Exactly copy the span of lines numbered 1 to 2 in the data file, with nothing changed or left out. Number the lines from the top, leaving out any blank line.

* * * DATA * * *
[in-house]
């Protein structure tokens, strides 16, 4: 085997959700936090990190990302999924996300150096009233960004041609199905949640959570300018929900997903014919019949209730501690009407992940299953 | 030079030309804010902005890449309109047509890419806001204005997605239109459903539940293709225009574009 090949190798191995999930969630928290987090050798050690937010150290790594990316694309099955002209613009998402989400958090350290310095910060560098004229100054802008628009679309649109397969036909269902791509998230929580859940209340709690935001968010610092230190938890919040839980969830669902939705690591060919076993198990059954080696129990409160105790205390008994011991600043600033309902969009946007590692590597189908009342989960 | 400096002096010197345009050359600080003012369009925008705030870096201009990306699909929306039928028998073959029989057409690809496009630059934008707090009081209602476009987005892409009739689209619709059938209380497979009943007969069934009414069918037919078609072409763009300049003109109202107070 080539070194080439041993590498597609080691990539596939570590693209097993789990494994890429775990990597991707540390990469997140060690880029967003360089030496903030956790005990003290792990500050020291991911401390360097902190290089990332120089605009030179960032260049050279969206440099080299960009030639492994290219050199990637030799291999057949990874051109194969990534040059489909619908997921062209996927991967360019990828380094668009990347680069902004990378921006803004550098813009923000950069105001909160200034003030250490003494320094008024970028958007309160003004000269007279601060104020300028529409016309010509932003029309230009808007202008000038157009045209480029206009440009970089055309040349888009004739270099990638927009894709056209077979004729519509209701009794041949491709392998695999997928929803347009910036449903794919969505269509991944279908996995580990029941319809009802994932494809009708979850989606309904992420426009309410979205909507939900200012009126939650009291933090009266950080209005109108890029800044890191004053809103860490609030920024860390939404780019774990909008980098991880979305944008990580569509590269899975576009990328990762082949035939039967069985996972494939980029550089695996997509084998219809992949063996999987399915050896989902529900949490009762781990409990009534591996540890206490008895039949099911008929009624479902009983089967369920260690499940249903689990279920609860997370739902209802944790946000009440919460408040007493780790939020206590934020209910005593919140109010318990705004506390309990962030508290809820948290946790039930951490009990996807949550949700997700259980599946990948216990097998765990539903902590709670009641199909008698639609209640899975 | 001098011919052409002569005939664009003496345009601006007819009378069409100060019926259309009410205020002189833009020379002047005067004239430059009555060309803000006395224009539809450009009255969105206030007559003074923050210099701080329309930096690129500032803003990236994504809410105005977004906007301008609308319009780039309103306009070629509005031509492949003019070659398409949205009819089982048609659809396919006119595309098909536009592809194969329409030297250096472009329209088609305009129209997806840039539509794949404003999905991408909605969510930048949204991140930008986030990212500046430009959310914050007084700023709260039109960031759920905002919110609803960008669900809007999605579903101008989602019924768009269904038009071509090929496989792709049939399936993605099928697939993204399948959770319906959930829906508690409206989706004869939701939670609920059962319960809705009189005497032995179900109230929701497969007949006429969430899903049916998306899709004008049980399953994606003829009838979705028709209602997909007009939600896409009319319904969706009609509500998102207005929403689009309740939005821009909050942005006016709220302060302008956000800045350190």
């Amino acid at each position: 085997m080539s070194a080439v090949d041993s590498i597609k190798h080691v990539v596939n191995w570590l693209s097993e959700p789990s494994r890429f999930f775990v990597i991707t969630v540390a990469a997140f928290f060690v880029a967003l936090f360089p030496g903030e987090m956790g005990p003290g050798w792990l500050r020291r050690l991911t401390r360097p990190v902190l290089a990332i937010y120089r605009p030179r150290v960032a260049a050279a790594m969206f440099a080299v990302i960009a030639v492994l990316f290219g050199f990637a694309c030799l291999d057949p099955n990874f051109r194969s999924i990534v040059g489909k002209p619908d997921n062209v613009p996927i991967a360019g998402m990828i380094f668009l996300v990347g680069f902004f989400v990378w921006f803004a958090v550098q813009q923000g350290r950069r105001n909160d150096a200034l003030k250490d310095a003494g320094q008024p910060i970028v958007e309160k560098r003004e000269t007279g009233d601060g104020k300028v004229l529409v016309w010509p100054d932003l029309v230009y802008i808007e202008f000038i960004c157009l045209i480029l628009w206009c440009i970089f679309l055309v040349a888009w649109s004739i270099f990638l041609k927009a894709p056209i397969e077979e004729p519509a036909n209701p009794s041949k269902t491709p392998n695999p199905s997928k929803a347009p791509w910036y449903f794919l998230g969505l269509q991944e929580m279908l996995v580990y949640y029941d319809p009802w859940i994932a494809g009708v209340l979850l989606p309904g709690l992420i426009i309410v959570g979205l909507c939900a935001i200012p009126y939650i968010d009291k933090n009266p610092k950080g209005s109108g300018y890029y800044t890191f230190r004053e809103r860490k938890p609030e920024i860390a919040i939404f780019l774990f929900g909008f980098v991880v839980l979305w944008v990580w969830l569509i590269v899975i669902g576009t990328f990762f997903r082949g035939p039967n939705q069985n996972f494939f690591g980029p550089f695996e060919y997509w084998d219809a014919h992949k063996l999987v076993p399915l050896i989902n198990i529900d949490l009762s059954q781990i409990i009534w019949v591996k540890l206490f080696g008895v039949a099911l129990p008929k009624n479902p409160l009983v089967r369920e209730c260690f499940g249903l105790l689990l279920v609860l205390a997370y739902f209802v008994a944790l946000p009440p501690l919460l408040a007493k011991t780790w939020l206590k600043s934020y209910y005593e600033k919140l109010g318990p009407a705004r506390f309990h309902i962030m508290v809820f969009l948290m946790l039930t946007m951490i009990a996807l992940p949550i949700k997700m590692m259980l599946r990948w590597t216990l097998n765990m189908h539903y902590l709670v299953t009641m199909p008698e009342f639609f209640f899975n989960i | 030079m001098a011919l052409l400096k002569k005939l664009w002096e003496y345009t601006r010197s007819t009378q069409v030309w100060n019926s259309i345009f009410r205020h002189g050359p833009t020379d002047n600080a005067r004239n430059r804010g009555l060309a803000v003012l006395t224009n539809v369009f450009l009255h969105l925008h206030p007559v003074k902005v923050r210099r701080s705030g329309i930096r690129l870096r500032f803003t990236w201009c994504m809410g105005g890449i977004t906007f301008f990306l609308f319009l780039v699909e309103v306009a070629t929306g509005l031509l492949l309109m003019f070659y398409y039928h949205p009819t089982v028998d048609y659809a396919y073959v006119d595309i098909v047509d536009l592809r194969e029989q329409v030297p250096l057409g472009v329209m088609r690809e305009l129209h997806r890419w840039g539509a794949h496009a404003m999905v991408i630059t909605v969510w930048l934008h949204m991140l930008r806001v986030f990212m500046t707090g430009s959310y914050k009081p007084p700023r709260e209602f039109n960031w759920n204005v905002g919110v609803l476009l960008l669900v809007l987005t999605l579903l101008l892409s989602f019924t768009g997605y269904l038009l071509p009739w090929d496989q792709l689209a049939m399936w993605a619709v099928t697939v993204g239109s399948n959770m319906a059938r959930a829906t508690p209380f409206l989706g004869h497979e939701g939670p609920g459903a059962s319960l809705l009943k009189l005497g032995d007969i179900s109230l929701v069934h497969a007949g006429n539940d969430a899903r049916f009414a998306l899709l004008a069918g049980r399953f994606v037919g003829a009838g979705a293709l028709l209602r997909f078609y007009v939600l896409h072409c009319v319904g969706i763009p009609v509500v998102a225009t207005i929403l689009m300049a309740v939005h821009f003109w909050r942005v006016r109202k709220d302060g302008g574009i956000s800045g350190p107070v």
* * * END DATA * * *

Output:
[in-house]
């Protein structure tokens, strides 16, 4: 085997959700936090990190990302999924996300150096009233960004041609199905949640959570300018929900997903014919019949209730501690009407992940299953 | 030079030309804010902005890449309109047509890419806001204005997605239109459903539940293709225009574009 090949190798191995999930969630928290987090050798050690937010150290790594990316694309099955002209613009998402989400958090350290310095910060560098004229100054802008628009679309649109397969036909269902791509998230929580859940209340709690935001968010610092230190938890919040839980969830669902939705690591060919076993198990059954080696129990409160105790205390008994011991600043600033309902969009946007590692590597189908009342989960 | 400096002096010197345009050359600080003012369009925008705030870096201009990306699909929306039928028998073959029989057409690809496009630059934008707090009081209602476009987005892409009739689209619709059938209380497979009943007969069934009414069918037919078609072409763009300049003109109202107070 080539070194080439041993590498597609080691990539596939570590693209097993789990494994890429775990990597991707540390990469997140060690880029967003360089030496903030956790005990003290792990500050020291991911401390360097902190290089990332120089605009030179960032260049050279969206440099080299960009030639492994290219050199990637030799291999057949990874051109194969990534040059489909619908997921062209996927991967360019990828380094668009990347680069902004990378921006803004550098813009923000950069105001909160200034003030250490003494320094008024970028958007309160003004000269007279601060104020300028529409016309010509932003029309230009808007202008000038157009045209480029206009440009970089055309040349888009004739270099990638927009894709056209077979004729519509209701009794041949491709392998695999997928929803347009910036449903794919969505269509991944279908996995580990029941319809009802994932494809009708979850989606309904992420426009309410979205909507939900200012009126939650009291933090009266950080209005109108890029800044890191004053809103860490609030920024860390939404780019774990909008980098991880979305944008990580569509590269899975576009990328990762082949035939039967069985996972494939980029550089695996997509084998219809992949063996999987399915050896989902529900949490009762781990409990009534591996540890206490008895039949099911008929009624479902009983089967369920260690499940249903689990279920609860997370739902209802944790946000009440919460408040007493780790939020206590934020209910005593919140109010318990705004506390309990962030508290809820948290946790039930951490009990996807949550949700997700259980599946990948216990097998765990539903902590709670009641199909008698639609209640899975 | 001098011919052409002569005939664009003496345009601006007819009378069409100060019926259309009410205020002189833009020379002047005067004239430059009555060309803000006395224009539809450009009255969105206030007559003074923050210099701080329309930096690129500032803003990236994504809410105005977004906007301008609308319009780039309103306009070629509005031509492949003019070659398409949205009819089982048609659809396919006119595309098909536009592809194969329409030297250096472009329209088609305009129209997806840039539509794949404003999905991408909605969510930048949204991140930008986030990212500046430009959310914050007084700023709260039109960031759920905002919110609803960008669900809007999605579903101008989602019924768009269904038009071509090929496989792709049939399936993605099928697939993204399948959770319906959930829906508690409206989706004869939701939670609920059962319960809705009189005497032995179900109230929701497969007949006429969430899903049916998306899709004008049980399953994606003829009838979705028709209602997909007009939600896409009319319904969706009609509500998102207005929403689009309740939005821009909050942005006016709220302060302008956000800045350190």